Several states require brand or label registrations for direct shipping. Ohio, a state that 26% of direct shippers have in their program, requires wineries to register all the labels that will be shipped into the state for a one-time registration fee of $50 per label.
If that sounds pricey to you, consider Connecticut who charges $200 per label and requires labels to be re-registered every 3 years if they are still actively shipped into the state.
Georgia, Michigan, New York, North Carolina and Virginia do not charge a fee though label or brand registration is required in these states.
Some states may require business, Secretary of State or tax registration, or other one-time application fees. This varies from state to state and depends on how your business is structured. Wineries that start shipping to Arizona, Connecticut, Hawaii, Kansas, Maine, Michigan, North Carolina, Ohio, Tennessee, Virginia or Wisconsin may encounter one or more of these fees.
License, bond, label registration and application fees all factor into the true break-even costs of shipping to a new state. The key to ensuring a profitable direct shipping program is to research thoroughly in order to avoid getting caught off-guard with unexpected costs.
Wine Institute has received information clarifying Georgia’s direct-to-consumer wine shipping regulations. The rule allowing on-site shipments without a permit was not repealed on July 1, 2008 when the new permit law became effective. All wineries may continue to ship up to 5 cases of wine to a Georgia household annually provided the wine was purchased on-site. Wineries are not required to have a Direct Shipping Permit, pay taxes or file reports for on-site shipments.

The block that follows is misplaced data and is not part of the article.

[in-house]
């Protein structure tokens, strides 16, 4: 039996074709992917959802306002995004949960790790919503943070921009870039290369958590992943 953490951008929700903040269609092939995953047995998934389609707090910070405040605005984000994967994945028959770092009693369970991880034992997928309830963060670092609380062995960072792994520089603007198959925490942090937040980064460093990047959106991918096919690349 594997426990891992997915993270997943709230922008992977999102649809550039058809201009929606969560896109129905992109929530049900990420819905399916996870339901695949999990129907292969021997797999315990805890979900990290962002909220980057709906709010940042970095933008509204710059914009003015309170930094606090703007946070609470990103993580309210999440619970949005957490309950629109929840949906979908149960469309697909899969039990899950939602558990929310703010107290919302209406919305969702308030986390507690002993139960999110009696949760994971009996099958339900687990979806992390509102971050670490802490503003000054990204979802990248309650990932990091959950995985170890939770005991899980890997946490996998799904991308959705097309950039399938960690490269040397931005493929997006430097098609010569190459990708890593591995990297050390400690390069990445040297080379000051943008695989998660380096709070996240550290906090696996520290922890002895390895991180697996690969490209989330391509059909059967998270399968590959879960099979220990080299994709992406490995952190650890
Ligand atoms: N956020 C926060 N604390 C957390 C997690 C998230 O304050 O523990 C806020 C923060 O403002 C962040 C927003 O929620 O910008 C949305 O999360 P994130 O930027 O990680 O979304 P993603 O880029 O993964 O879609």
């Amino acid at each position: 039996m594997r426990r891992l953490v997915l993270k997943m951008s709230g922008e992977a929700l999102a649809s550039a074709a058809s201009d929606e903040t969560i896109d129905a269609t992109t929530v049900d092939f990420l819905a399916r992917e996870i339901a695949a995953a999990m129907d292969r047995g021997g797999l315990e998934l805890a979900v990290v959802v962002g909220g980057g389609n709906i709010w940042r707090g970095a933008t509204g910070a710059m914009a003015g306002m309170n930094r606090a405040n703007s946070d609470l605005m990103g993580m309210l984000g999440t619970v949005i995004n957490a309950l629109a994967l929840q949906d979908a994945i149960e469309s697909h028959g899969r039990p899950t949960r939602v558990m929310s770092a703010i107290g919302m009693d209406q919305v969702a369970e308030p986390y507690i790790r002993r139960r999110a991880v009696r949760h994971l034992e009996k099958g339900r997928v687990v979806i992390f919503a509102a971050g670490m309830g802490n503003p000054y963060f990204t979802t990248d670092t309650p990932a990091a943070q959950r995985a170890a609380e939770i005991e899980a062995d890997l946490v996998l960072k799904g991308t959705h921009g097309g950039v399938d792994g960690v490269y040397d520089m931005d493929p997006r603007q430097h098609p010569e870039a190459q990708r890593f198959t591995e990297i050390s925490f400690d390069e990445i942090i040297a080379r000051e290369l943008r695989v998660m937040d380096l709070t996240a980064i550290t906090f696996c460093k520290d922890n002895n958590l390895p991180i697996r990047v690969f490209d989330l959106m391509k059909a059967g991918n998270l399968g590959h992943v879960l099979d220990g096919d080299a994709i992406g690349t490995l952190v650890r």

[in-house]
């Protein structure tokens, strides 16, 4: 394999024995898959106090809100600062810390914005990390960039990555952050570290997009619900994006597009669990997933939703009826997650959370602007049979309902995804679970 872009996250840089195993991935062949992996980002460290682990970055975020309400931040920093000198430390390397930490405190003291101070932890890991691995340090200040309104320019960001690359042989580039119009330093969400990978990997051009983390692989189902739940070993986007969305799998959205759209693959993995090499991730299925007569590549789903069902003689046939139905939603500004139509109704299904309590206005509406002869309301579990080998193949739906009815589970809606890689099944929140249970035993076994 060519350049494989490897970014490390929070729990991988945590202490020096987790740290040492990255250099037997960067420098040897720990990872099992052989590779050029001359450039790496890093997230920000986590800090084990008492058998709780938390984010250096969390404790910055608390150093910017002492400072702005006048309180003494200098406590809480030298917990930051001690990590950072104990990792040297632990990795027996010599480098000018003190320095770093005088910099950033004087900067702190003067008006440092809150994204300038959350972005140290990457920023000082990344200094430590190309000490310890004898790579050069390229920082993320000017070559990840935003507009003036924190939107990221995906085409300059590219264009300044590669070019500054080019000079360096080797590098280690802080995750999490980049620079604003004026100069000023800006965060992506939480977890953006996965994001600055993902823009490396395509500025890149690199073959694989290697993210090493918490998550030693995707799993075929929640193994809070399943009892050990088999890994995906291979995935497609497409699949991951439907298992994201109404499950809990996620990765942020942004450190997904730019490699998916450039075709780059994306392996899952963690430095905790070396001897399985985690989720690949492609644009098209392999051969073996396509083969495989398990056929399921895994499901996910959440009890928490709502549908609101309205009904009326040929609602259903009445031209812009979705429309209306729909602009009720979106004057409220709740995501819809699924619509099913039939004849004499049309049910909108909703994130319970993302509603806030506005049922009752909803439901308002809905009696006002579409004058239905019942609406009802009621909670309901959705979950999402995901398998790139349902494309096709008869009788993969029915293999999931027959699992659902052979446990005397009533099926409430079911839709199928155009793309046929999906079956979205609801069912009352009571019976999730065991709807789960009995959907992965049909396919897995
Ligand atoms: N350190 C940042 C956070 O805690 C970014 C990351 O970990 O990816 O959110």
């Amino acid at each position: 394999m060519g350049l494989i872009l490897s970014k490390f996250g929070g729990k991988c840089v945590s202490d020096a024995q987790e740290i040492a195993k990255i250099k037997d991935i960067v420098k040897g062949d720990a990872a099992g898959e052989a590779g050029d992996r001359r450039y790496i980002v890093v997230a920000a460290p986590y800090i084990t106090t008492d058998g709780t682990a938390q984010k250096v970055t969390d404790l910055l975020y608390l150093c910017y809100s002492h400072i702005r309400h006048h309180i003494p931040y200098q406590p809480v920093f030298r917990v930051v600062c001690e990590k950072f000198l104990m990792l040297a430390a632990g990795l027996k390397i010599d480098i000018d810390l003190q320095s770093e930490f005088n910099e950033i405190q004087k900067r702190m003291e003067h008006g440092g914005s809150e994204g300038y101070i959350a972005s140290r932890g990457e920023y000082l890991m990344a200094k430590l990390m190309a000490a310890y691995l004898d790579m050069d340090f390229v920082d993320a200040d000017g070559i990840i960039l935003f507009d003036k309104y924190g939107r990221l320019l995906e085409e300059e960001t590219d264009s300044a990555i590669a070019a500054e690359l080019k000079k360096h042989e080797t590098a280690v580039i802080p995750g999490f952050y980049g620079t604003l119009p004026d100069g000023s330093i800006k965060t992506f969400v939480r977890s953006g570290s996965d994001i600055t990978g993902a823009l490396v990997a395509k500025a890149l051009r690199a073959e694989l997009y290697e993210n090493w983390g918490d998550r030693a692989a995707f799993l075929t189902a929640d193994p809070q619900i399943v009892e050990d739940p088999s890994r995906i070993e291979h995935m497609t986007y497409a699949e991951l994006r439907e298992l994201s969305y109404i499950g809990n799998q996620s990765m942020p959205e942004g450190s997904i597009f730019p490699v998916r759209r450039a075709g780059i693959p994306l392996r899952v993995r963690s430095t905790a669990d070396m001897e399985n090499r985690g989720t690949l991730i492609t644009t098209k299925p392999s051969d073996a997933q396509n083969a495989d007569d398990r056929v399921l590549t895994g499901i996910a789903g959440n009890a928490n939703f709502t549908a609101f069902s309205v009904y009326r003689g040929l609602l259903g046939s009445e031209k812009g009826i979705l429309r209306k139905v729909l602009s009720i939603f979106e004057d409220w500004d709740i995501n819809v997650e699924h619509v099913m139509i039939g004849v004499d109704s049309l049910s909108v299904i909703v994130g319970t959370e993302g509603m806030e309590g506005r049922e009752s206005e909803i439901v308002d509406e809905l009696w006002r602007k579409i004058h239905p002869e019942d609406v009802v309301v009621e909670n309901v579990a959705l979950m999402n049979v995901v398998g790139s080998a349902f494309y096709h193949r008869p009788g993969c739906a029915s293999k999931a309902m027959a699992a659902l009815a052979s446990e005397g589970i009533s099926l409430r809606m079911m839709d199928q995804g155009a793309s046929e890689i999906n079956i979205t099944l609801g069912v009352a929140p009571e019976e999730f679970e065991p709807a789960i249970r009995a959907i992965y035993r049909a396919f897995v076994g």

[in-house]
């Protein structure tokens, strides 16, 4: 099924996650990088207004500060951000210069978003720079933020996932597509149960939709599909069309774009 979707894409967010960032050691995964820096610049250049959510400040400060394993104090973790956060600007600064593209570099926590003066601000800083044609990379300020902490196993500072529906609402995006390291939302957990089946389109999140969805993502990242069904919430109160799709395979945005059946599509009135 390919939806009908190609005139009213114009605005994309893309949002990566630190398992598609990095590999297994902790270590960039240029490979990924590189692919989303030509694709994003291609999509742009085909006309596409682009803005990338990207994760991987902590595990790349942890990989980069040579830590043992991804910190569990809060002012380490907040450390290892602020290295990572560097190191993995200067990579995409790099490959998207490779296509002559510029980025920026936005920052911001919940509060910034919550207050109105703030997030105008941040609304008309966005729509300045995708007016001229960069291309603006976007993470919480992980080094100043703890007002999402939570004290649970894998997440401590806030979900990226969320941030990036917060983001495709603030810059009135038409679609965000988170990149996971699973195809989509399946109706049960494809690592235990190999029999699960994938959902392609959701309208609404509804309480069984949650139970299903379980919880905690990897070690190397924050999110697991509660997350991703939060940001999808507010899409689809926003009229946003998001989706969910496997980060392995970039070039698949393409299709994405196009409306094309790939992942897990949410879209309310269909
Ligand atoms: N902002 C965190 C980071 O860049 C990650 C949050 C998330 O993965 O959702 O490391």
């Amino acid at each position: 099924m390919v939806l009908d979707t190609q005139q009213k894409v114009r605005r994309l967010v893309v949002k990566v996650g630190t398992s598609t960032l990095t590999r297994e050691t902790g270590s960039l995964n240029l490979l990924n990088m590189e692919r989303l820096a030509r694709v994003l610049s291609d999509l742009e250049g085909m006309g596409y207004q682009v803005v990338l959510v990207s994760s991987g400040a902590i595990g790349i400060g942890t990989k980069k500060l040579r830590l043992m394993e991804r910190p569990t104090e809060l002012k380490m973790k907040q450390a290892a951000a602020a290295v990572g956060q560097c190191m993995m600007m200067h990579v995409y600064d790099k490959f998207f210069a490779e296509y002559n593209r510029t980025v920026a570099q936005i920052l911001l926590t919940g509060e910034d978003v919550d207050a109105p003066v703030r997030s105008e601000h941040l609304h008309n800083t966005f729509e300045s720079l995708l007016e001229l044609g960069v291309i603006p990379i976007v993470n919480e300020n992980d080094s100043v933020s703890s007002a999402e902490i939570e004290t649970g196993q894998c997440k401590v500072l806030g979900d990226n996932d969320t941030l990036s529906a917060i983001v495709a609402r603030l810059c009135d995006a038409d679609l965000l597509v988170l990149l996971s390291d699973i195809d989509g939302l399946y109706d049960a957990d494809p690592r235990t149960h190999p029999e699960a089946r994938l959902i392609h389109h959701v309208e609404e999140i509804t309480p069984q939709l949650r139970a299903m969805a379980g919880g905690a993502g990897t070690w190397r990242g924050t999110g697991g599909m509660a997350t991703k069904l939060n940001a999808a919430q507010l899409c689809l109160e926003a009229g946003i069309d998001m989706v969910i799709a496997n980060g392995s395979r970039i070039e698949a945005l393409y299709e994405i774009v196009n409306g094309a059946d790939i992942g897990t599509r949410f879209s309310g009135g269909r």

A Direct Shipping Permit is required for all off-site shipments to a Georgia address. All bonded wineries are eligible to apply for a GA permit. The holder of a Direct Shipping Permit may ship up to 12 cases of wine sold off-site to a GA address annually. Direct Shippers with an approved Direct Shipper’s Permit are required to report, pay state and local sales tax, and excise tax on off-site direct-to-consumer shipments. On-site shipments do not count against the 12 case volume limit and should not be included in any direct shipping reports.
For example, if a GA consumer visits a winery the winery may ship up to 5 cases of wine to the GA consumer’s address as long as the 5 cases of wine were purchased on-site. The same consumer returns to GA and decides he would like to join the winery’s wine club. If the winery holds a direct shipping permit the winery may ship up to 12 additional cases of wine to the GA consumer’s address during the same year. If the winery does not have a direct shipping permit the consumer cannot join the wine club or receive off-site direct-to-consumer shipments. Should you have any additional questions please contact Wine Institute’s State Relations Department at 415-356-7530.
Annie Bones, State Relations – Wine Institute